“he who saves a single life saves the world entire: – Talmud.

Muraho Rwanda

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So we’re here. Mike and I traveled over 8 hours from Atlanta to Brussels and then another 8 or so hours to land in Kigali, the capital city of Rwanda. Long flights normally equal nap time but the truth is there was no chance I was going to be napping for very long. I felt like the ultimate tourist and had to resist the urge to take pictures of everything. The plane rides were luckily uneventful as we crossed over the pond into Europe and then to Africa. This is when my heart started pumping.

 

IMG_3018We get off the plane nice and simple where we walked on the ground to the terminal and I couldn’t stop looking around and just feeling the night air. There was no hold up at customs and our bags were waiting for us when we found the baggage claim.

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The next few moments I tried to capture in my heart forever. I heard a whistle and probably the only white person in the crowd called out to us. It was Jonathan our CEO, he waived us down and after a quick hug introduced us to Manu. This was a moment I was very much anticipating. Manu had one the kindest smiles I have ever seen. Before shaking his hand and giving him a hug he politely bowed. I had no idea what to do and didn’t know if this was customary in Rwandan Culture so I bowed as well a little flustered. We found our car and off to the apartments we are renting we went. We talked about the country, cultural differences and what we were going to experience these next few weeks. I soaked in everything. The abundance of Motorcycles, some as taxis some as an easier way of getting around. The city buzzed with movement, shops to our left and right, restaurants and bars.  The traffic wasn’t too crazy but there were people everywhere. Club music was part of the background noise along with a beautiful countryside only slightly lit waiting to reveal itself in the morning light.

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We got settled in pretty quick and our cook for the next few weeks is named Anita. She made us some Lasagna that kind of looked like flat bread pizza but tasted delicious. Dinner was spectacular. Manu wasn’t able to join us but we talked with Anita. She made us some incredible African tea. It almost tasted like a Chai Latte but with fresh ginger and cinnamon that made my taste buds dance. Anita is a calm, beautiful woman who loves her 5 kids. She lost her husband to an ulcer about 7 years ago and other family to the genocides. She has a quiet strength, taking care of her children trying to send them to University. Throughout the whole conversation she kept going back to how God had provided and that He will continue to provide. Her reliance and confidence on God was remarkable, She served us first and then sat down to eat.

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Sharing a meal is a very sacred thing, from Christ breaking bread at the last super to this meal in front of me I have felt communion with God and others by sharing a meal together. Anita closed her eyes and said a personal blessing before beginning to eat. After more talk of what the next few days will look like Mike and I are now trying to catch up on work back home and make sense of what to expect next.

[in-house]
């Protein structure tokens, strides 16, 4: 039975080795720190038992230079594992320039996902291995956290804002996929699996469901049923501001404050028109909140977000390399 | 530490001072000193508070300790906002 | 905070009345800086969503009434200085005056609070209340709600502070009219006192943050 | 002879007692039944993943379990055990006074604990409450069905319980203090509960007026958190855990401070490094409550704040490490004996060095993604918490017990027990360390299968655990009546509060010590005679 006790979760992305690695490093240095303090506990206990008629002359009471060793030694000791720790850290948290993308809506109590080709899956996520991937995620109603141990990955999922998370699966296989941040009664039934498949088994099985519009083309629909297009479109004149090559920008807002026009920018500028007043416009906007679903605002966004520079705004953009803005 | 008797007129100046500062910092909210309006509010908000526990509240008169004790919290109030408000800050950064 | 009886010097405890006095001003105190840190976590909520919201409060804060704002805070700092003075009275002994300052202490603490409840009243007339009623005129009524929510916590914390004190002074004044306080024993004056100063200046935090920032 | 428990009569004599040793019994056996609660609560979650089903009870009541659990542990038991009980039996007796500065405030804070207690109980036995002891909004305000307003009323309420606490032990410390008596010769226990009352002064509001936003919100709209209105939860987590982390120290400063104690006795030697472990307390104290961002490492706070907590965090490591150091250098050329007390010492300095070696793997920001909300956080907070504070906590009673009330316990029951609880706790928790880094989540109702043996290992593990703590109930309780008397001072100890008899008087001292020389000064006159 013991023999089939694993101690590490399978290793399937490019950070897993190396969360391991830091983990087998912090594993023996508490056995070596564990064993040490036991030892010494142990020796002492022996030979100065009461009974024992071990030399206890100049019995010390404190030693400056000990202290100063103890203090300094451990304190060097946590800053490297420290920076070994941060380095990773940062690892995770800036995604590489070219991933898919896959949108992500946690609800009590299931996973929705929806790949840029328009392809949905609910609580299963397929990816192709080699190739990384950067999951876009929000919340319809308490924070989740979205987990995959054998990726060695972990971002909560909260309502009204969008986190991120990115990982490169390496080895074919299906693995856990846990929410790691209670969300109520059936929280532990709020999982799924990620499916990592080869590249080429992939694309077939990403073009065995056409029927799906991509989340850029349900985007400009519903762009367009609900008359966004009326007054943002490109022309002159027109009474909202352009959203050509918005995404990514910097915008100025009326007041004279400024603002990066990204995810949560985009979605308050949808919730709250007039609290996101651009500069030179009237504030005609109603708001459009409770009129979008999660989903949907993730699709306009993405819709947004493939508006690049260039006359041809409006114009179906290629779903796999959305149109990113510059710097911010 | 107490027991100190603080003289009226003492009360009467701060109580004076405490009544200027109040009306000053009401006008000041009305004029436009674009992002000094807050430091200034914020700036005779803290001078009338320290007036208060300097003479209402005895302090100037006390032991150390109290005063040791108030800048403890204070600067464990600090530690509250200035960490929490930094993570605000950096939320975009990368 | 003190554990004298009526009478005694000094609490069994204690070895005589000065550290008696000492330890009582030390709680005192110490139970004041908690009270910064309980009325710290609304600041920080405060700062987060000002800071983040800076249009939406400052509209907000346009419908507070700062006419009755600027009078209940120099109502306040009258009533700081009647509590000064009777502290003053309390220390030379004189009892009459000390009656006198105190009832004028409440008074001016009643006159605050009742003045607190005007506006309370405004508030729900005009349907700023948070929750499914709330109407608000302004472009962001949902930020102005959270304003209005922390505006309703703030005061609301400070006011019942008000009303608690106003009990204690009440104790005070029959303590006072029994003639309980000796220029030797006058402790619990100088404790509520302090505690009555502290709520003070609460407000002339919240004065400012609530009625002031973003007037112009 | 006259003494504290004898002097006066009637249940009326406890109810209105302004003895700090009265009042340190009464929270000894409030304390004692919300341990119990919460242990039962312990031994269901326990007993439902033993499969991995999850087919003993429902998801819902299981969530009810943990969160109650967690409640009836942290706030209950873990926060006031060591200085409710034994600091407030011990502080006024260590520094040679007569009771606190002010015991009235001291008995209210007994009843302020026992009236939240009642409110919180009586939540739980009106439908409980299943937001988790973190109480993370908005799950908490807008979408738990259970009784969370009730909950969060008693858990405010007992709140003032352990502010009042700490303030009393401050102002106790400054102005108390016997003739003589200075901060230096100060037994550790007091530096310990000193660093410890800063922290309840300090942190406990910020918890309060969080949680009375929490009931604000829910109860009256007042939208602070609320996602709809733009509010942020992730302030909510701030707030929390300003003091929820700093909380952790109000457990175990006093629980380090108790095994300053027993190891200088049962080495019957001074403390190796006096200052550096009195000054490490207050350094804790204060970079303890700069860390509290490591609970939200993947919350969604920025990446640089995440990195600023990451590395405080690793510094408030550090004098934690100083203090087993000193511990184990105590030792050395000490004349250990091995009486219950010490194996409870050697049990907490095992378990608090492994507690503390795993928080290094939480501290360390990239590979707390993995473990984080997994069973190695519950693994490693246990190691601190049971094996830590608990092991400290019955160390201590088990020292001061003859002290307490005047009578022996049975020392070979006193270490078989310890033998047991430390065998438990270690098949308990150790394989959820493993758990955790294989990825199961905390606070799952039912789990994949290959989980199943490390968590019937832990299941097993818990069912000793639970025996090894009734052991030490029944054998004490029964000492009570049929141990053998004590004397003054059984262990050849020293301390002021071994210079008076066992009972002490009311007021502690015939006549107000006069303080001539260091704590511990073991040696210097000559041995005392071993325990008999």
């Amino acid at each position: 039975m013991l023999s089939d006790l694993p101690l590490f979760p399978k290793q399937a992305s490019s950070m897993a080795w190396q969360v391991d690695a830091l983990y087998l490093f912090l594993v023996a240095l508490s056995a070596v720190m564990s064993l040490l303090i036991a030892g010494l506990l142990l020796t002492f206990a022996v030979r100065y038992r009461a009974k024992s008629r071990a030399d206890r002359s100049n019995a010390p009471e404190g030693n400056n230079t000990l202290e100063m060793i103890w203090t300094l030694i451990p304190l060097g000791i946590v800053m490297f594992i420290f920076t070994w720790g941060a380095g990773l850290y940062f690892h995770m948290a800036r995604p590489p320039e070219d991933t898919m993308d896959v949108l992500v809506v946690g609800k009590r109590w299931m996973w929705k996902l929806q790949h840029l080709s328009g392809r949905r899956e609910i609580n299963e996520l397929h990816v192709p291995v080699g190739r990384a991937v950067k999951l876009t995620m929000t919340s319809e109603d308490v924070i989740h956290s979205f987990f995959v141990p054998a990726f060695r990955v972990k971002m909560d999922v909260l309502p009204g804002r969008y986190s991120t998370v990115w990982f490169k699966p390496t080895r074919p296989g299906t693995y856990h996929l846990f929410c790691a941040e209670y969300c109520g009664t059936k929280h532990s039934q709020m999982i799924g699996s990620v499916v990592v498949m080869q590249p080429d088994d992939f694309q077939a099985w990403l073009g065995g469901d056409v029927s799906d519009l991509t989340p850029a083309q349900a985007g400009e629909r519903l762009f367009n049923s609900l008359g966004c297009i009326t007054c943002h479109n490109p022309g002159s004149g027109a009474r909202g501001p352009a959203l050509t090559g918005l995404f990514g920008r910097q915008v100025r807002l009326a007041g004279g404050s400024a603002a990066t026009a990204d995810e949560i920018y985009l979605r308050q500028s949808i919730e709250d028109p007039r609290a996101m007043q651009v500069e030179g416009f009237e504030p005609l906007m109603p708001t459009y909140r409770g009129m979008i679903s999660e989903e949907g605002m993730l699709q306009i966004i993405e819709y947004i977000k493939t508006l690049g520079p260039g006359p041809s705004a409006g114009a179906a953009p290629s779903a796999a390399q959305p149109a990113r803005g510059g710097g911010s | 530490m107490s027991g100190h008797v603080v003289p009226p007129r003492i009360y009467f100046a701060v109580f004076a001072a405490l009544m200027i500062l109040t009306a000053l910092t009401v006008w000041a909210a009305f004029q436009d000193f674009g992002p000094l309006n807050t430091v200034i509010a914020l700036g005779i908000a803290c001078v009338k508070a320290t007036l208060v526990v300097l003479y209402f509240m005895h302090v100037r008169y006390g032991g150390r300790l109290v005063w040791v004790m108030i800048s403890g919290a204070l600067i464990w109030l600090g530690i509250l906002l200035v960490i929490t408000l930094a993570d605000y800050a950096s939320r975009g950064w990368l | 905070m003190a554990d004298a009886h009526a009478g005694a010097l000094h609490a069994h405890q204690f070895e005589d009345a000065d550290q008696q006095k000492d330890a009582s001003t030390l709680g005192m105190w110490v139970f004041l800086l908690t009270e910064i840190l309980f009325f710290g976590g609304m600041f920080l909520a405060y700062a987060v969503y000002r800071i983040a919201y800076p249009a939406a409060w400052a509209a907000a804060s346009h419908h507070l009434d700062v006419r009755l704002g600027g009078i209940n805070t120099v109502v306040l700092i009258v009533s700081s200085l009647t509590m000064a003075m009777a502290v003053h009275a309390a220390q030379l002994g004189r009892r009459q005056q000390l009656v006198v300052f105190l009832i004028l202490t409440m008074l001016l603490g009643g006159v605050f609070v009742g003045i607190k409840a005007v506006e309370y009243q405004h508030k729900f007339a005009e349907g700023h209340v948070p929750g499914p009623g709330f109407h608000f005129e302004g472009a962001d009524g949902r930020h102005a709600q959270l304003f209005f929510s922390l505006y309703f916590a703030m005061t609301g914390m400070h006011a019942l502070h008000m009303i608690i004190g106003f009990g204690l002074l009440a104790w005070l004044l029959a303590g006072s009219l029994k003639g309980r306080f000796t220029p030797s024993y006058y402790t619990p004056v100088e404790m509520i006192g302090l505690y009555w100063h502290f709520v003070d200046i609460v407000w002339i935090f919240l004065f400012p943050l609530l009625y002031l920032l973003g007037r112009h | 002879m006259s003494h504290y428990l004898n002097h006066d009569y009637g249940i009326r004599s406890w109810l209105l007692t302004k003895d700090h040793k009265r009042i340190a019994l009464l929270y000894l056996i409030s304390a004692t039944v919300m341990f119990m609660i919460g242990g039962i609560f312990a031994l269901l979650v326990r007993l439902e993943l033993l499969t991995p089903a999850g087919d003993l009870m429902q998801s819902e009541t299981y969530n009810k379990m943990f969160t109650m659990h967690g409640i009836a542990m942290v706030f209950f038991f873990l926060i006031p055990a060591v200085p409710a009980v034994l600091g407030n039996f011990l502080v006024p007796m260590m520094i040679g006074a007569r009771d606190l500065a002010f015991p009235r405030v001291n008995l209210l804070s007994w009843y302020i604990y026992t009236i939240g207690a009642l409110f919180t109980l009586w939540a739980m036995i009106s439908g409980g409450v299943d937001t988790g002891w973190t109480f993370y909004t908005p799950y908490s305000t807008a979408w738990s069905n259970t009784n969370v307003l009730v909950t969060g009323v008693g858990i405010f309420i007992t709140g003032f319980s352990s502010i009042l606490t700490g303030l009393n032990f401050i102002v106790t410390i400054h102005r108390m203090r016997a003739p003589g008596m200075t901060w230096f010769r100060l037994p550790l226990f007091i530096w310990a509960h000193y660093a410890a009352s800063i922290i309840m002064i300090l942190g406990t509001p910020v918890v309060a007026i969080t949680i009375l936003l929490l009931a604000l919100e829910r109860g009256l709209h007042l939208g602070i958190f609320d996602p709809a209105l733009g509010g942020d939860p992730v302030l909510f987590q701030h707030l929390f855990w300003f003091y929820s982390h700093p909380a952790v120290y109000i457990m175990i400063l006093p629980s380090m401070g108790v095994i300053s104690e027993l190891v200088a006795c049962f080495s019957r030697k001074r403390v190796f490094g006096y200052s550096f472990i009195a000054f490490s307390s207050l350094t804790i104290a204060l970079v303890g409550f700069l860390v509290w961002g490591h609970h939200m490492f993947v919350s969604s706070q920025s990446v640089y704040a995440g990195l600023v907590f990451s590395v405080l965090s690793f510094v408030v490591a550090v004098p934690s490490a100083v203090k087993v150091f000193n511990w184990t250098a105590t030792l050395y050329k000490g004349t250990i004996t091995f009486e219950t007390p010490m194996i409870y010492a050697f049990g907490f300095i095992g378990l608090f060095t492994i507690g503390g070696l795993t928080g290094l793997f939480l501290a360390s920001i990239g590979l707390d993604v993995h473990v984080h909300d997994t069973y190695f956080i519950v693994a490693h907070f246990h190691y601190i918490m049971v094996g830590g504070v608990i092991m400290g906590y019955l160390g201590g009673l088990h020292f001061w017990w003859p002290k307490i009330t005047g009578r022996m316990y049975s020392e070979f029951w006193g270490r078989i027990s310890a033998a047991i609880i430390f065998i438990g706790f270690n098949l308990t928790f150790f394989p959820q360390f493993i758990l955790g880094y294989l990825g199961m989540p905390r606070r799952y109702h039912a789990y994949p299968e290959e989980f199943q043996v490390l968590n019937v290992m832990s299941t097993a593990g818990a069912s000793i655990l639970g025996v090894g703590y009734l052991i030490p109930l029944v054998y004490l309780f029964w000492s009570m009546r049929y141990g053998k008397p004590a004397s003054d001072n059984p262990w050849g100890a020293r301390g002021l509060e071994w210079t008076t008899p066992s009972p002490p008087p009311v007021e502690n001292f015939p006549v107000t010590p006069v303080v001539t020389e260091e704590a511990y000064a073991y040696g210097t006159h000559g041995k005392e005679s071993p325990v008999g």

I’ve said many times I didn’t know what to expect, I felt like I loved this country and these people before I even got here and now it’s been confirmed in my heart. Tomorrow we will run some errands and begin to prepare for the group I’ll be leading next week. Maybe even soak up the Rwandan morning with some areopressed coffee on the patio looking at the real Land of a Thousand Hills. Until tomorrow I will be dreaming of coffee cherries, fermentation tanks, cupping labs, and the resilient spirit of these amazing people.

 

Delay’s and Patience

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I don’t know how many people can relate to this sentiment but… Patience sucks!

 

I was expecting to be napping on a plane on my way to Brussels right now. Instead I’m sitting on my couch watching Netflix wondering how my nerves are going to last until I get on a different plane tomorrow. Today was spent mostly sitting at the airport waiting for a plane that just didn’t show up on time. The closest I could get to Rwanda and the coffee fields was gate D10 at Hartsfield Jackson Airport in Atlanta. Mike our Roast master and I sat patiently waiting, checking weather reports, looking at social media, hoping to be able to let the world know we were heading to our final destination. This was instead met with the harsh reality that we weren’t going any where.

 

I’ve been told often to be careful when I pray for patience because that’s when situations might arise that require it. This is definitely one of those situations. Patience is needed, patience is expected, patience is the only option I have. The first time I ever preached on a Sunday I was a senior in High School and one of the scriptures I used was Proverbs 19:11. “A person’s wisdom yields patience it is to one’s glory to overlook an offense.” My first reaction was thinking, if wisdom yields patience that what might cause impatience? Stupidity of course. It’s kind of funny to think about but much harder to live out. So today I’m trying to be wise. Trying to see the silver lining of not flying in the crazy storm that was overhead, enjoy one more night with my wife and puppy. I even get to play one more softball game tonight. So for now I continue to stare at these photo’s of my soon to be friends in Rwanda, waiting to create memories.

 

I hope to update this daily, even on the days I might not actually do anything. 🙂